Grant Shapps' Northern Transport Acceleration Council meetings must be kept secret so Ministers can 'think the unthinkable', says Department for Transport

Revealing publicly what is discussed at meetings of the Government's new northern transport body could discourage Ministers from "thinking the unthinkable" for fear of their ideas being ridiculed, officials have claimed.

The Department for Transport has refused to disclose the minutes and agenda papers for its Northern Transport Acceleration Council (NTAC) despite conceding that doing so may "lead to increased trust between citizens and government".

The Yorkshire Post requested the documents from the council - which was set up by Transport Secretary Grant Shapps last year to speed up the delivery of major schemes - using the Freedom of Information Act.

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Grant Shapps' Northern Transport Acceleration Council identifies 100 key project...
Transport Secretary Grant Shapps leaves number 10, Downng Street in central London on March 17, 2020. Photo by TOLGA AKMEN/AFP via Getty Images

Explaining the decision, an official said making the information public would "impinge on the council as a space in which ministers and officials are able develop their thinking in a plain-speaking manner and explore options on contentious issues in discussion with other ministers and external stakeholders".

They also said it would "discourage ministers and officials from ‘thinking the unthinkable’ and using imagination in council meetings without the fear that policy proposals will be held up to ridicule".

It emerged earlier this year that NTAC had identified more than 100 schemes across the North that it hopes to progress. Minister Chris Heaton-Harris said Department for Transport civil servants had been working with local leaders and metro mayors to identify the projects and were now "trying to get money out of the Treasury".

He cited the upgrade to the Hope Valley rail line between Sheffield and Manchester, which the Government announced recently would be getting £137m of investment, as an example of how the new body would work.

But he insisted that despite the creation of a new northern transport body there was still an important role for Transport for the North, which has had its budget cut amid fears it is being sidelined by the Government.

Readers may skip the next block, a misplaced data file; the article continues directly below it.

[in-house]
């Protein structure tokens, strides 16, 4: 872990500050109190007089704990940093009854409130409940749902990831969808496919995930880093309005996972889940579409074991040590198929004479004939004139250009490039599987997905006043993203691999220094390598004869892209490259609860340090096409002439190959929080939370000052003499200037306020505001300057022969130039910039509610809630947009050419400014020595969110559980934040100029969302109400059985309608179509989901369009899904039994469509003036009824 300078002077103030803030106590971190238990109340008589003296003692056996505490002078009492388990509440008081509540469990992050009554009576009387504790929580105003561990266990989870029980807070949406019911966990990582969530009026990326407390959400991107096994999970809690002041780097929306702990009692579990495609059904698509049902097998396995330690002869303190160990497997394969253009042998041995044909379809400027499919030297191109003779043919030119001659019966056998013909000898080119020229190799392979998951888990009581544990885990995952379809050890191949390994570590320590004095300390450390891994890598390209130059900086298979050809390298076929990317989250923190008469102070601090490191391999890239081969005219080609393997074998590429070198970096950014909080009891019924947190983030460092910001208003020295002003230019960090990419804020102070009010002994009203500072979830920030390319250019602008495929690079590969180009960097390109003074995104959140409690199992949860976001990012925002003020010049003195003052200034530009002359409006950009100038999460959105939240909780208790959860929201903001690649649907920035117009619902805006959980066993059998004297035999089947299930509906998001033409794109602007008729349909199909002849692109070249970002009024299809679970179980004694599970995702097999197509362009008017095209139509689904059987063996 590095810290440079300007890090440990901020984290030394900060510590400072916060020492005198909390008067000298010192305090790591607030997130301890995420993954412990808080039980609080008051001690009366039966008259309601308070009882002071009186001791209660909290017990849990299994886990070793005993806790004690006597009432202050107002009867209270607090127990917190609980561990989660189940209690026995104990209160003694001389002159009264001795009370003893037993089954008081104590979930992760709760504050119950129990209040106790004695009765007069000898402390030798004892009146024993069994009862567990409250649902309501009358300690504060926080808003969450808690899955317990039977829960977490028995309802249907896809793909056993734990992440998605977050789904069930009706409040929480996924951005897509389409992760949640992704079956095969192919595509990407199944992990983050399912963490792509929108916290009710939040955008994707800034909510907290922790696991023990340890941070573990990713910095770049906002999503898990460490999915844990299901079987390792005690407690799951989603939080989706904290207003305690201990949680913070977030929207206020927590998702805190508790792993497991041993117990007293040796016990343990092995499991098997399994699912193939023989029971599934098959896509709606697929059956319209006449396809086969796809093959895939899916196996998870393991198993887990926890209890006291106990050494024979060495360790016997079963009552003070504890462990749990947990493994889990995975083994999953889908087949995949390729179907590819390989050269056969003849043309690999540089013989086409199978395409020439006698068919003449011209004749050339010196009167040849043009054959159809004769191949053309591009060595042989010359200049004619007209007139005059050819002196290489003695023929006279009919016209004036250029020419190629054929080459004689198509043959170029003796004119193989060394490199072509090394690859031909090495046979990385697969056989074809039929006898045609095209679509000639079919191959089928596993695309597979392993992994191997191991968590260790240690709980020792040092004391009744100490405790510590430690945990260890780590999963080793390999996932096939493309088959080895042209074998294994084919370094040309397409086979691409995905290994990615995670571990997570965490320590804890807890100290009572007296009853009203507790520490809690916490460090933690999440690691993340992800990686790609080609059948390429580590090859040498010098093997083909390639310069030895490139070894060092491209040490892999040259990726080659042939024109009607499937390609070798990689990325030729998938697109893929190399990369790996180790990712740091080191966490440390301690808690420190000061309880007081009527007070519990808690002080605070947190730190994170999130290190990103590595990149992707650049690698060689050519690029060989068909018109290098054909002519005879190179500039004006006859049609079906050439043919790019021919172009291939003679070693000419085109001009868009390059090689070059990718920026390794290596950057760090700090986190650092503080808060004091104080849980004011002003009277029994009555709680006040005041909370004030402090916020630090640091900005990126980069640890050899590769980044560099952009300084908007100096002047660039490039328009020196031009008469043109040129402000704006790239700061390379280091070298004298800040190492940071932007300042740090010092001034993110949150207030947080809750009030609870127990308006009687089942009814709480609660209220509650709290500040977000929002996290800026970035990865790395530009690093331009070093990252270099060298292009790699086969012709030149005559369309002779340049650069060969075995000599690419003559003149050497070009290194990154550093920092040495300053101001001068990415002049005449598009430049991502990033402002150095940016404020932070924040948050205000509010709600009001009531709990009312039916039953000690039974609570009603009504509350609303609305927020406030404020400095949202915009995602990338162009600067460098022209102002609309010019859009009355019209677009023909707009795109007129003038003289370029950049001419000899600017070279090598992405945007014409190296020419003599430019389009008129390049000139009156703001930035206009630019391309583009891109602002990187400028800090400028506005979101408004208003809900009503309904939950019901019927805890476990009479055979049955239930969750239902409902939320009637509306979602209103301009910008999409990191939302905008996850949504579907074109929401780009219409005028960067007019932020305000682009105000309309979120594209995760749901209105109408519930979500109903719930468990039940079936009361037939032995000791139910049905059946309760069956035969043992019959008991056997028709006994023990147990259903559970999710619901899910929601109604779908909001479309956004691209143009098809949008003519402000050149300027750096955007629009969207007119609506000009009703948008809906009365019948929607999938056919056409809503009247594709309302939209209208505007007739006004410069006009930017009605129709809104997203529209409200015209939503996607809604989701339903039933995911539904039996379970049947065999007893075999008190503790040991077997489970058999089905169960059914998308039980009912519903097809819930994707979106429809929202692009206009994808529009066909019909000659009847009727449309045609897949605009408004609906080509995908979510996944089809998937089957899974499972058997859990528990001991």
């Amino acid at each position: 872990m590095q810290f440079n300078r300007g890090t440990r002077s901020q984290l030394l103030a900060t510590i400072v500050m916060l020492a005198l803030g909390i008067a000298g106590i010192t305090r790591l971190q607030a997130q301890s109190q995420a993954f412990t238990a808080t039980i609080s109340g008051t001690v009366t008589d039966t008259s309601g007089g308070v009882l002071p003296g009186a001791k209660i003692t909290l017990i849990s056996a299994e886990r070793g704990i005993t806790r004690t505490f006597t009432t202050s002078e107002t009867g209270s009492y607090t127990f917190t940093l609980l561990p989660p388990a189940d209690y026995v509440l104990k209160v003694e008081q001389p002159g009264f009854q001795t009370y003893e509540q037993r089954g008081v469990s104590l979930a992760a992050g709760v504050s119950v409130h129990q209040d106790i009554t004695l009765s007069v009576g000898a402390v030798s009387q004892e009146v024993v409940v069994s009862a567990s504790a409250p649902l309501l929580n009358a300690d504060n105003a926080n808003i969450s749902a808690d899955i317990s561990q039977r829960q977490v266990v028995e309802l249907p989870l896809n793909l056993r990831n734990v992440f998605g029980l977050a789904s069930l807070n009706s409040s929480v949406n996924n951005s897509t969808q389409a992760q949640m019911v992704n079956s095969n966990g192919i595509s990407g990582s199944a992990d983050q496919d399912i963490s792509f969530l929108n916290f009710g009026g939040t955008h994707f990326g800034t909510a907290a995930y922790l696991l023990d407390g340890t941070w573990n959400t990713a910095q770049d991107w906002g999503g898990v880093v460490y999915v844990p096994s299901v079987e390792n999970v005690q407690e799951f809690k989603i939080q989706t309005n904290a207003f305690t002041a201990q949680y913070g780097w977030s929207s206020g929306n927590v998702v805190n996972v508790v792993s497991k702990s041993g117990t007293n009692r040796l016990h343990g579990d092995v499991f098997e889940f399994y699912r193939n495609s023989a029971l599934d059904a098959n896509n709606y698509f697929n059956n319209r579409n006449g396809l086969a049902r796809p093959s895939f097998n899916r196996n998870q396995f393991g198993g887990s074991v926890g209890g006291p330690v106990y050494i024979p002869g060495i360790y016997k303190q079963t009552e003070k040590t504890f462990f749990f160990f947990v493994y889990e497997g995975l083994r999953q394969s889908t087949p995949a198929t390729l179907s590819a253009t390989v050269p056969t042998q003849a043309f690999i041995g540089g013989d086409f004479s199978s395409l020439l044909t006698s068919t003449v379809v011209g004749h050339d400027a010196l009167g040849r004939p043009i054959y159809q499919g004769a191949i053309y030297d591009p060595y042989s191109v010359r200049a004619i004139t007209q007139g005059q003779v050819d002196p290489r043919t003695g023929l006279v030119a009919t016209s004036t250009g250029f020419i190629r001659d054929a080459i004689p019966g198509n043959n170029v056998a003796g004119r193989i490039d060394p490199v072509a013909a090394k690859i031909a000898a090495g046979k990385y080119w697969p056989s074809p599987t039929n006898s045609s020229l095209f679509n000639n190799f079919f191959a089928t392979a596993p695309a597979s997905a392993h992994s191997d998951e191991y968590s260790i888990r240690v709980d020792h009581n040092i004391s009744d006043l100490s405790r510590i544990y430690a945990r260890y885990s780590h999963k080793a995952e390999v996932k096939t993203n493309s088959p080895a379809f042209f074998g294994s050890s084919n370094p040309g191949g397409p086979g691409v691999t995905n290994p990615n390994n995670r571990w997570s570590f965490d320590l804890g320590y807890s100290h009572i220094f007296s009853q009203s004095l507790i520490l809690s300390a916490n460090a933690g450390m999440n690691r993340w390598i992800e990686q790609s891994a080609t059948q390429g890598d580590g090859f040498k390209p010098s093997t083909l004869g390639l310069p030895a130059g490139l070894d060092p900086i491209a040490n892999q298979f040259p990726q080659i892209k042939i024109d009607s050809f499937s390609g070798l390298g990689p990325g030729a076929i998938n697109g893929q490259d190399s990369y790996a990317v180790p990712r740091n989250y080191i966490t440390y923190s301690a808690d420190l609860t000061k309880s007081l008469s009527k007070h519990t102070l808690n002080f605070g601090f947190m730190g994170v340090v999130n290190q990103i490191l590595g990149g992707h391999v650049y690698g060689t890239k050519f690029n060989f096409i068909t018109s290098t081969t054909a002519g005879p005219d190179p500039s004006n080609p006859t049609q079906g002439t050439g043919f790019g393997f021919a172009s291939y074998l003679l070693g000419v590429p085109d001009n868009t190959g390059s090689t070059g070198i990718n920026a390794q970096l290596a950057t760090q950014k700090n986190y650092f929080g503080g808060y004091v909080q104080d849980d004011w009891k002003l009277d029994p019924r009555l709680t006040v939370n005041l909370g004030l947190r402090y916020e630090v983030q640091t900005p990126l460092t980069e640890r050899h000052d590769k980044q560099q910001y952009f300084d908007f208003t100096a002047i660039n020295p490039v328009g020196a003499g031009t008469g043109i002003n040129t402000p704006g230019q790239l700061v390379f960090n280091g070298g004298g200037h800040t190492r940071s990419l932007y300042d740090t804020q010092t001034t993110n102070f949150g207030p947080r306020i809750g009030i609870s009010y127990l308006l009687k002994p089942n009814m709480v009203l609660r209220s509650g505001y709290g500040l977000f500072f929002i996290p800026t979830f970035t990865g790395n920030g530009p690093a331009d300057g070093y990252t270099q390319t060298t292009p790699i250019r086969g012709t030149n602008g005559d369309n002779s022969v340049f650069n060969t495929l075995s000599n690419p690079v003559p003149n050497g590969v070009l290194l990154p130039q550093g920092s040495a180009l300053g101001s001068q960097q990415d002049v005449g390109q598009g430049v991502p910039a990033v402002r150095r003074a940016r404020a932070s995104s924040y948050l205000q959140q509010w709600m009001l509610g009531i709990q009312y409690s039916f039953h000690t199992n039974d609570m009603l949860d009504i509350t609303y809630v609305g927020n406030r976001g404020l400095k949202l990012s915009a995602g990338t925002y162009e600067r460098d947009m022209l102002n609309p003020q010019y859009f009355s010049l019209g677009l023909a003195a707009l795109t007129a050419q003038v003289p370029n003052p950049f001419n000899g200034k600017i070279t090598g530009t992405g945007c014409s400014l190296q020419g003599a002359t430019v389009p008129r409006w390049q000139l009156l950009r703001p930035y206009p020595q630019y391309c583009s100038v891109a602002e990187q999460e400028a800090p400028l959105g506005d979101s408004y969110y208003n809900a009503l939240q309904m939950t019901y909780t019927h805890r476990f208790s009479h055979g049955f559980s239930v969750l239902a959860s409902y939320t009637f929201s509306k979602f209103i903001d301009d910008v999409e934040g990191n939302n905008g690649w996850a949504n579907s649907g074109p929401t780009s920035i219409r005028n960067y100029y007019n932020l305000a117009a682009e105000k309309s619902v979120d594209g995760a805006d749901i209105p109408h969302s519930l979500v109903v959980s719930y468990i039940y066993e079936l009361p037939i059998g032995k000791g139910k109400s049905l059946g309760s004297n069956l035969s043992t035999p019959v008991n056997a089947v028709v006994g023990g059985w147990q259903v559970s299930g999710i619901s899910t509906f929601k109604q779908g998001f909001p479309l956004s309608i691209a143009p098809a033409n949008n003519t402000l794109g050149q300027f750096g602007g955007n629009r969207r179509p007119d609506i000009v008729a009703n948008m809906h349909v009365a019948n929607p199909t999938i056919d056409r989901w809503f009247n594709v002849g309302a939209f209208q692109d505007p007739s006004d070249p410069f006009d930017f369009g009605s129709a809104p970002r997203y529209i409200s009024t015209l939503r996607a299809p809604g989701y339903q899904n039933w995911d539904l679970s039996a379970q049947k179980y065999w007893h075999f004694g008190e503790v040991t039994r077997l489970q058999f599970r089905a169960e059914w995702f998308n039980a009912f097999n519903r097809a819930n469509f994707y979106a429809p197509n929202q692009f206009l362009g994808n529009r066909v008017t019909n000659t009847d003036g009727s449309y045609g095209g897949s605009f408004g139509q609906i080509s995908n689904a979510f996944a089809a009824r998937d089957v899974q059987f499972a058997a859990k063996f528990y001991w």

NTAC was announced last summer by Mr Shapps, who has previously described TfN as "by definition a talking shop". Mr Shapps, who is also the Northern Powerhouse Minister, chairs the council and says it gives northern leaders a "direct line" to Ministers to speed up the delivery of projects.

The DfT official said that releasing the council's minutes and agendas "would inhibit the free and frank exchange of views between ministers and northern leaders for the purposes of deliberation".

He added: "The council’s core purpose is to provide the north’s leaders with regular, direct access to ministers. Ministers and northern leaders must therefore be able discuss contentious issues in a plain-speaking manner without concern for how their views are recorded in public facing minutes."

Earlier this week, TfN set out what it described as "a bold plan to support the region’s renewal and recovery over the next 12 months through essential investment in transport infrastructure."

Members of its board agreed the 2021/22 Business Plan to advocate with one voice on the needs of the region, outlining how strategic investment in transport can aid Covid recovery and levelling up, and support sustainable and inclusive growth to help the UK build back better and greener.

It was also announced that John Cridland will retire from the role as chairman of TfN this summer, though it is unclear whether he will stay on as chairman of NTAC.

The former Director-General of the Confederation of British Industry will remain in the independent post for the coming months until its annual meeting in July.